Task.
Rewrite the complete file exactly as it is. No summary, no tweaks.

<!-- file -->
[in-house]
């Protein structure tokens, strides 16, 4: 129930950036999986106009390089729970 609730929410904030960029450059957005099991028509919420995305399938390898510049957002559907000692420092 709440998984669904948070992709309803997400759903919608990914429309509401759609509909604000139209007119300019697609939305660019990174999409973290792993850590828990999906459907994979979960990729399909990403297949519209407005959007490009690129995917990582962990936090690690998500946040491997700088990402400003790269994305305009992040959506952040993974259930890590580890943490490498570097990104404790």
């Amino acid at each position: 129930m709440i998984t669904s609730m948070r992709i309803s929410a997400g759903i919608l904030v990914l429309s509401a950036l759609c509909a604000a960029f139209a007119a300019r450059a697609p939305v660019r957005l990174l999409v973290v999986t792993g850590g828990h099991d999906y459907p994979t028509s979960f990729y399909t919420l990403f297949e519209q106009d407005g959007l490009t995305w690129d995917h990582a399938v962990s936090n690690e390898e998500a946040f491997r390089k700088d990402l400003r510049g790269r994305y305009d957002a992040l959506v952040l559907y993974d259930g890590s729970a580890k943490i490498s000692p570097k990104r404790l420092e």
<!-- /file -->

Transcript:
[in-house]
């Protein structure tokens, strides 16, 4: 129930950036999986106009390089729970 609730929410904030960029450059957005099991028509919420995305399938390898510049957002559907000692420092 709440998984669904948070992709309803997400759903919608990914429309509401759609509909604000139209007119300019697609939305660019990174999409973290792993850590828990999906459907994979979960990729399909990403297949519209407005959007490009690129995917990582962990936090690690998500946040491997700088990402400003790269994305305009992040959506952040993974259930890590580890943490490498570097990104404790």
């Amino acid at each position: 129930m709440i998984t669904s609730m948070r992709i309803s929410a997400g759903i919608l904030v990914l429309s509401a950036l759609c509909a604000a960029f139209a007119a300019r450059a697609p939305v660019r957005l990174l999409v973290v999986t792993g850590g828990h099991d999906y459907p994979t028509s979960f990729y399909t919420l990403f297949e519209q106009d407005g959007l490009t995305w690129d995917h990582a399938v962990s936090n690690e390898e998500a946040f491997r390089k700088d990402l400003r510049g790269r994305y305009d957002a992040l959506v952040l559907y993974d259930g890590s729970a580890k943490i490498s000692p570097k990104r404790l420092e």